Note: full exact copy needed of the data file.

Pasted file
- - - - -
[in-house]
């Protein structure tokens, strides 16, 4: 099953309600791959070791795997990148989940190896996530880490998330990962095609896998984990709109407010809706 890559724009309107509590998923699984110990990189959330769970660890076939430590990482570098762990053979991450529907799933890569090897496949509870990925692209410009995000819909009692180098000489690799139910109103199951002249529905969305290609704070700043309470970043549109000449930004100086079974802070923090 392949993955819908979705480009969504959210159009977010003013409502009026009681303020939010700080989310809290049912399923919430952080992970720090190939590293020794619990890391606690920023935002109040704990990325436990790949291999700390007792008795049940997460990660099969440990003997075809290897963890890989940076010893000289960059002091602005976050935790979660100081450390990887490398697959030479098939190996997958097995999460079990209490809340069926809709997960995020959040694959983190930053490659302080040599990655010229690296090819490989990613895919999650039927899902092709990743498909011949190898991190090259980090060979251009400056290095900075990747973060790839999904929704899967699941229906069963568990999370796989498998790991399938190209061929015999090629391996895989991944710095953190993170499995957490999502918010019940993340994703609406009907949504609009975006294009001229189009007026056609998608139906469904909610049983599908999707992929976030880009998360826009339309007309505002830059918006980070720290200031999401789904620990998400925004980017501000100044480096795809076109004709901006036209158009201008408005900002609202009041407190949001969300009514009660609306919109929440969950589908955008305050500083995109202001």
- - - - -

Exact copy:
[in-house]
């Protein structure tokens, strides 16, 4: 099953309600791959070791795997990148989940190896996530880490998330990962095609896998984990709109407010809706 890559724009309107509590998923699984110990990189959330769970660890076939430590990482570098762990053979991450529907799933890569090897496949509870990925692209410009995000819909009692180098000489690799139910109103199951002249529905969305290609704070700043309470970043549109000449930004100086079974802070923090 392949993955819908979705480009969504959210159009977010003013409502009026009681303020939010700080989310809290049912399923919430952080992970720090190939590293020794619990890391606690920023935002109040704990990325436990790949291999700390007792008795049940997460990660099969440990003997075809290897963890890989940076010893000289960059002091602005976050935790979660100081450390990887490398697959030479098939190996997958097995999460079990209490809340069926809709997960995020959040694959983190930053490659302080040599990655010229690296090819490989990613895919999650039927899902092709990743498909011949190898991190090259980090060979251009400056290095900075990747973060790839999904929704899967699941229906069963568990999370796989498998790991399938190209061929015999090629391996895989991944710095953190993170499995957490999502918010019940993340994703609406009907949504609009975006294009001229189009007026056609998608139906469904909610049983599908999707992929976030880009998360826009339309007309505002830059918006980070720290200031999401789904620990998400925004980017501000100044480096795809076109004709901006036209158009201008408005900002609202009041407190949001969300009514009660609306919109929440969950589908955008305050500083995109202001």